Month: June 2017

A Recycling Change Up

The other day, we found a weird site outside our building. K called me as he left for work to tell me to look outside. He told me there were 3 recycling carts on the sidewalk with our address on them.

It turned out not to be 3 recycling bins, instead, it was only one recycling bin, and 2 garbage cans that also happened to be blue. WHY DO THEY DO THAT?! Do they really need to make recycling anymore confusing??

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The cart on the left is the recycling cart. The contents of the other two will be headed to the landfill.

After that happened, our black City of Chicago garbage carts were left out on the sidewalk to be picked up and hauled away, and now our City blue cart is gone now too.

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Overall, I am pretty confused right now. Since our building has 4 units or less, we fall into the City recycling program. Why are we suddenly using a private service?

I am going to have to do a little digging because of course we were not informed of anything by our landlord. I will keep you posted!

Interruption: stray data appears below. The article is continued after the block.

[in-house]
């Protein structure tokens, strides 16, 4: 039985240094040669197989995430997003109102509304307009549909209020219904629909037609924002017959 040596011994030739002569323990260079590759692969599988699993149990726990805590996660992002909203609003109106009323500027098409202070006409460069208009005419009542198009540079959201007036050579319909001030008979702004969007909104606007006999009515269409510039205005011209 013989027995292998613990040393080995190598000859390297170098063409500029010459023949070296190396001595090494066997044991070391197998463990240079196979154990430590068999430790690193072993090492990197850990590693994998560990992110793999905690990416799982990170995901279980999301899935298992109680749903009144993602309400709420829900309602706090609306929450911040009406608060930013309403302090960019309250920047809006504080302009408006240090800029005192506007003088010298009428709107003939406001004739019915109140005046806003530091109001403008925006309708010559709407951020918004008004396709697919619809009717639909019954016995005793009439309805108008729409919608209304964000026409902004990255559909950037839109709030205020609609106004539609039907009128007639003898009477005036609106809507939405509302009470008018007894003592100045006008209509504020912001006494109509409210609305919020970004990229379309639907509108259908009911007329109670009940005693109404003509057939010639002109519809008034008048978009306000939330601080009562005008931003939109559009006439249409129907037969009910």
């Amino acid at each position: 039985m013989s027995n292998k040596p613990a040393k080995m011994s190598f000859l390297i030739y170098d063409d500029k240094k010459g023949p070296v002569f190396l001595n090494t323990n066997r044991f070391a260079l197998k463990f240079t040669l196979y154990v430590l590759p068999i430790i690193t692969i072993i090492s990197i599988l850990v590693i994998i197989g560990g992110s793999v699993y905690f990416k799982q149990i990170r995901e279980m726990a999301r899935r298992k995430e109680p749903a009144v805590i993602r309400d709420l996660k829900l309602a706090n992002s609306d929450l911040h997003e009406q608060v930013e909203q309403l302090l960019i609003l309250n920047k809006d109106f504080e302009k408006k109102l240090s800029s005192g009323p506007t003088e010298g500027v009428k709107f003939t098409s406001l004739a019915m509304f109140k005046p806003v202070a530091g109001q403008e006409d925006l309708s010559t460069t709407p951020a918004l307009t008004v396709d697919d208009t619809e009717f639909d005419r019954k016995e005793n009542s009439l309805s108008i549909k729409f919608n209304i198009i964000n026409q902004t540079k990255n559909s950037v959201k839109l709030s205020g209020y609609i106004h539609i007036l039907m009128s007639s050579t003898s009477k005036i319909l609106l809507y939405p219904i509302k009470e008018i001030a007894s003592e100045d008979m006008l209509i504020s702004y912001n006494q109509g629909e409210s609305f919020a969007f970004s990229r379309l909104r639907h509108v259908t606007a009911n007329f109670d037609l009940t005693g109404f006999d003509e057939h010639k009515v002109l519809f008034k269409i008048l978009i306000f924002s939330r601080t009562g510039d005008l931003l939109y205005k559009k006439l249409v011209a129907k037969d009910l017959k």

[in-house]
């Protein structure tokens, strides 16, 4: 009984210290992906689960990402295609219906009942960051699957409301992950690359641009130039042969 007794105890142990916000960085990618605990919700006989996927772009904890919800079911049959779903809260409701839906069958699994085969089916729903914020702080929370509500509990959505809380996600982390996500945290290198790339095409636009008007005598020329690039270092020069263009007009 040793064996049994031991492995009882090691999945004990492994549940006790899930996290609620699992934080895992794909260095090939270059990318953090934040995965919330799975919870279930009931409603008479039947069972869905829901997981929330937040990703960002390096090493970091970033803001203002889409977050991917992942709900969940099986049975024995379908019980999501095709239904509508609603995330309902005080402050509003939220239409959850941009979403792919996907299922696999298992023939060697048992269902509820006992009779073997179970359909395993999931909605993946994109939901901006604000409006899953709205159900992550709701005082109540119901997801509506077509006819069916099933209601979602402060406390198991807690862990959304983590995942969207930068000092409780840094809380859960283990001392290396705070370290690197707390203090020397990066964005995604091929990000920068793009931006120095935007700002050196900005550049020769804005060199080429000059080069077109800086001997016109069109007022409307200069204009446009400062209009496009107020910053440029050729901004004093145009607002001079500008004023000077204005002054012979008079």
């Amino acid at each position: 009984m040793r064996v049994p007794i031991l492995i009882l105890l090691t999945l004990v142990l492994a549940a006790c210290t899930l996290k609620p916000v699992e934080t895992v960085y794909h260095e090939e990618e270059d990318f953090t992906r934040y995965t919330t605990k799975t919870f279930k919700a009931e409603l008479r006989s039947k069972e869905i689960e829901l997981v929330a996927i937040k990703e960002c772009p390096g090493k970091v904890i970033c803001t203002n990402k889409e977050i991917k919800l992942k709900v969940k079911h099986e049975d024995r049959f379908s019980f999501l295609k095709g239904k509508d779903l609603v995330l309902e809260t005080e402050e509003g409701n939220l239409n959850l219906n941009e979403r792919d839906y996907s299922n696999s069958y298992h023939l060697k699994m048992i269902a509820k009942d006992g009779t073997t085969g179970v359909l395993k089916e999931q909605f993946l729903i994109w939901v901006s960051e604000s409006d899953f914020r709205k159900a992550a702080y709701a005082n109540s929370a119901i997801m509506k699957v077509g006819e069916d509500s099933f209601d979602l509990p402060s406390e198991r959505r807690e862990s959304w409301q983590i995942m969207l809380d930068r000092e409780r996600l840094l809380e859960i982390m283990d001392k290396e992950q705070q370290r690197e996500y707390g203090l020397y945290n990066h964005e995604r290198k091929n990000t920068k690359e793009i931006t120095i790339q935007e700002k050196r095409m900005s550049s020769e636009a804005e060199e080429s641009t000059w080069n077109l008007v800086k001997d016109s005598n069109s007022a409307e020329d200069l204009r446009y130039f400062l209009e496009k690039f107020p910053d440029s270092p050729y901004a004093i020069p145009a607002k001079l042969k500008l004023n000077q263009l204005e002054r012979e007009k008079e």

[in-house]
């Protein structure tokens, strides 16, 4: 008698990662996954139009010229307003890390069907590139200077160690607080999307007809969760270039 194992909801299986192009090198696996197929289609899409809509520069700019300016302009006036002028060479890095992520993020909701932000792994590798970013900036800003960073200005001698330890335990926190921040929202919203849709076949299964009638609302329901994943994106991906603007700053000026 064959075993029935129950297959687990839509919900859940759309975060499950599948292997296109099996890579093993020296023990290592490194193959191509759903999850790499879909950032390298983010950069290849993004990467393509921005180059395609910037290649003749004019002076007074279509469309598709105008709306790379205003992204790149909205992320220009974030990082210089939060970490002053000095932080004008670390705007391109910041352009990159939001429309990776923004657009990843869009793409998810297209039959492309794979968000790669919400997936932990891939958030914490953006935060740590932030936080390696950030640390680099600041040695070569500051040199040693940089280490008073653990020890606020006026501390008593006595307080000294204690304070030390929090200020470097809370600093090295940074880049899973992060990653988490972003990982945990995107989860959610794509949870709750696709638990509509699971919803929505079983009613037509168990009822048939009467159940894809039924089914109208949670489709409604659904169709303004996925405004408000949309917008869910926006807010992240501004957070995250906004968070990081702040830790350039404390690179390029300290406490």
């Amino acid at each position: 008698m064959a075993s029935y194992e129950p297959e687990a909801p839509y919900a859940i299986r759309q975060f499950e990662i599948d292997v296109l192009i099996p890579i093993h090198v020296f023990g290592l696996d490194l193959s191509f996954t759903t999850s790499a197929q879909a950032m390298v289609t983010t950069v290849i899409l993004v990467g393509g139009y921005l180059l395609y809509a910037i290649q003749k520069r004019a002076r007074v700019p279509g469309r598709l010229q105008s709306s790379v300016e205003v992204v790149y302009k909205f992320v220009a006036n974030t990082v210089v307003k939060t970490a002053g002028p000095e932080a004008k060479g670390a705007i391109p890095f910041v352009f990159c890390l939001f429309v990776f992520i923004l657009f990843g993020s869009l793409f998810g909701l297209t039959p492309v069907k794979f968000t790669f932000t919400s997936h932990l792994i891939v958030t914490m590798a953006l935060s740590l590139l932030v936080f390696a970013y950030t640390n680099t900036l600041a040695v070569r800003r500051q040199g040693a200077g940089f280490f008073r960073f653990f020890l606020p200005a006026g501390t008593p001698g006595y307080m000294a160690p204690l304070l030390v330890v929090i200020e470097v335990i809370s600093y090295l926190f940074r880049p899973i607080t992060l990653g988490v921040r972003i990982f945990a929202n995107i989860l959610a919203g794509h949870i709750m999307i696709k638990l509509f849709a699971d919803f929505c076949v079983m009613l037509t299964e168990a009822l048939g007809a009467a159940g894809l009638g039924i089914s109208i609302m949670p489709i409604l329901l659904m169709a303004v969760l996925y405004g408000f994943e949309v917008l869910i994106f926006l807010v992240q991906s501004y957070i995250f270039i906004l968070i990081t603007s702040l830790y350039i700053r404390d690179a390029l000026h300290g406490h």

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Buying Local: Week 8

Just as we started figuring out how to deal with all the leafy greens like spinach and kale (ex: smoothies), their growing season has started to wind down.

We are looking forward to our next CSA box which should include some summer crops of raspberries and carrots.

2nd CSA share week 2

We gobbled up the broccoli, spring onions, spinach, and kale from last week’s box

What We Bought:

  • Oberweis milk from family farms around IL and WI
  • Turano bread from Berwyn, IL
  • Greenridge Farm lunchmeat from Elk Grove Village, IL
  • Greenridge Farm chicken sausage from Elk Grove Village, IL
  • Did do some random shopping at Trader Joes
  • Non-local flour and sugar

What We Learned:

  • The quality of your blender makes a huge difference when making smoothies.
  • Spinach season does not last forever. Thank goodness!
  • We still don’t know what to do with radishes…

Sunday at Randolph Street Market

Yesterday was a glorious day here in Chicago. It was sunny with some fluffy clouds and not stifling hot.

All I wanted to do was spend time outside so after a morning bike ride on the Lakefront Trail, I hopped over to Randolph Street Market to check out the vintage goods.